J. Kathleen Cheney is nothing if not versatile in her story telling, but weaving through her work is a common thread, that of the improbable heroine. From worlds set in humanity’s distant post-apocalyptic future to alternate worlds of today or of the near past, Kathleen’s heroines include a siren who with help from a gentleman of the city must stop a regicidal plot, the neglected daughter of an absent king coming to terms with her shapeshifting ancestors, a blind teenager who dreams of others’ deaths and who uses her gift of touch to find their killers, and the widow of a trainer who with a most unusual horse must save her farm and way of life. All use their unusual gifts and talents to overcome obstacles and find their place in the world.
In 2005 Kathleen decided to pursue writing as a full-time endeavor and has since enjoyed seeing her stories published in Shimmer, The Sword Review, and Baen’s Universe. Her novella “Iron Shoes” was a 2011 Nebula nominee. Kathleen twice attended the summer Writer’s Workshop at the Center for the Study of Science Fiction under the tutelage of James Gunn. She lists C. J. Cherryh, Arthur Conan Doyle, and Georgette Heyer among the writers who influenced her most–as well as Ansen Dibell, whose ghostly fingerprints can be seen all over her work.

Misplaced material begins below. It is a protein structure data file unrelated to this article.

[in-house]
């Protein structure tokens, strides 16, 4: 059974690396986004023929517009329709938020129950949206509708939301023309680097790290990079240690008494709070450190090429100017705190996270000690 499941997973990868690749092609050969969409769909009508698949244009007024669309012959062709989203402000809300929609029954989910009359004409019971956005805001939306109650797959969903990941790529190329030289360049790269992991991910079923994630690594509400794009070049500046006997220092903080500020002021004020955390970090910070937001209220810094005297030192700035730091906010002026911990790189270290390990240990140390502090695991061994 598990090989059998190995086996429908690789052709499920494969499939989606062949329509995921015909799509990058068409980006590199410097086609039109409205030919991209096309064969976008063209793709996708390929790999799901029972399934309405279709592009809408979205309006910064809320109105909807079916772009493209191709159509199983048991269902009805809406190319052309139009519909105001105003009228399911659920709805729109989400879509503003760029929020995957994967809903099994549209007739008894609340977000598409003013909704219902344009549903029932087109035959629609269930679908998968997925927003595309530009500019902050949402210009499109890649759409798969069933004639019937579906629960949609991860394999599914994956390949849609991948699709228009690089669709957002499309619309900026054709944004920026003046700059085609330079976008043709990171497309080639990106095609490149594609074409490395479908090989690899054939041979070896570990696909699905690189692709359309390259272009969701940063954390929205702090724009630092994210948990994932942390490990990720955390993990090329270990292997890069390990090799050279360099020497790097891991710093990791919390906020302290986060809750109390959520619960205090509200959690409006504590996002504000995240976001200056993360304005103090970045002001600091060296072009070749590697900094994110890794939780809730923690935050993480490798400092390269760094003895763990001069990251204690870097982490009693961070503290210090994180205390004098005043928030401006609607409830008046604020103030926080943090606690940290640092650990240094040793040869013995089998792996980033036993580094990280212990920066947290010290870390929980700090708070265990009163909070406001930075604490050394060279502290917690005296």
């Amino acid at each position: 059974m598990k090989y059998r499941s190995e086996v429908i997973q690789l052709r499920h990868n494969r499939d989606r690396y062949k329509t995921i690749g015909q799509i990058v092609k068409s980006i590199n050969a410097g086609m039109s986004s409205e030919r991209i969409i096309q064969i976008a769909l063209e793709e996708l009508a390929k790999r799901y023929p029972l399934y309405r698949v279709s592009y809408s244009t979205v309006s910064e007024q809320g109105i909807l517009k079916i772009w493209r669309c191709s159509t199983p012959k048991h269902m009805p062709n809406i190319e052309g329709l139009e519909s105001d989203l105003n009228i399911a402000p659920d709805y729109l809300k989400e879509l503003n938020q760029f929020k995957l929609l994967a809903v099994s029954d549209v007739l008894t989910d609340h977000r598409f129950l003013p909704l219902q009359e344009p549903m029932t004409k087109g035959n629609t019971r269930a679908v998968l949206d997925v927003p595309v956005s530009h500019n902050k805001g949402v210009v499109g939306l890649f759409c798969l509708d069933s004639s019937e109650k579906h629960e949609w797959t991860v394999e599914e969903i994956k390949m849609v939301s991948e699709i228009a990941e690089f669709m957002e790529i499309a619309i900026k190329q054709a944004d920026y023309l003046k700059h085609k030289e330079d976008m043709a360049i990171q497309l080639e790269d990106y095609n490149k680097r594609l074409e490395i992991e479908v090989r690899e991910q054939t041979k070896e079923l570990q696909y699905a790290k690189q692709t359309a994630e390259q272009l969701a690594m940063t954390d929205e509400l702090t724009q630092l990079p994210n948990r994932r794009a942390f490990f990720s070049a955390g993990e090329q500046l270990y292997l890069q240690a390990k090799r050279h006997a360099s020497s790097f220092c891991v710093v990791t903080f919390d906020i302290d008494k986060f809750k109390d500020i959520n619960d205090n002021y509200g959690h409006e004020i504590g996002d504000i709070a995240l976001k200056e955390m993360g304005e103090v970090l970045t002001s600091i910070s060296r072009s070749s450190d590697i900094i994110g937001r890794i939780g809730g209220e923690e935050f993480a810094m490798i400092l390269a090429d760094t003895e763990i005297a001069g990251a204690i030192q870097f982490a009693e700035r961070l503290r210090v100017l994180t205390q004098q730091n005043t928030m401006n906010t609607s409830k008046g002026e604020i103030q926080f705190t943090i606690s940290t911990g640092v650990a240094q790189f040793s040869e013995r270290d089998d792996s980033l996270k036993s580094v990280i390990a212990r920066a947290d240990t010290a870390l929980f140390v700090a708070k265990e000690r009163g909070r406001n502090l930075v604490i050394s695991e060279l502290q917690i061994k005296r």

What exactly happens when you’re going to bury a people? When they’re going to be put in an enclosed structure, not to emerge for…well, a very long time? We don’t have a lot of precedent for that, and while a submarine might be comparable in some ways, one is usually only there for a span of months, not centuries.
In my new series, the Palace of Dreams novels, one race of people, collectively known as the Six Families, live in ancient underground dwellings called Fortresses. Having those Fortresses underground meant that I had to make a lot of decisions before starting to write. I had to consider the location of each Fortress in terms of geologic stability, geologic composition of the nearby land, and where the Fortress stood in relation to groundwater. Then came all the aspects of construction, both physical and psychological that make such a place feasible. It’s actually quite daunting.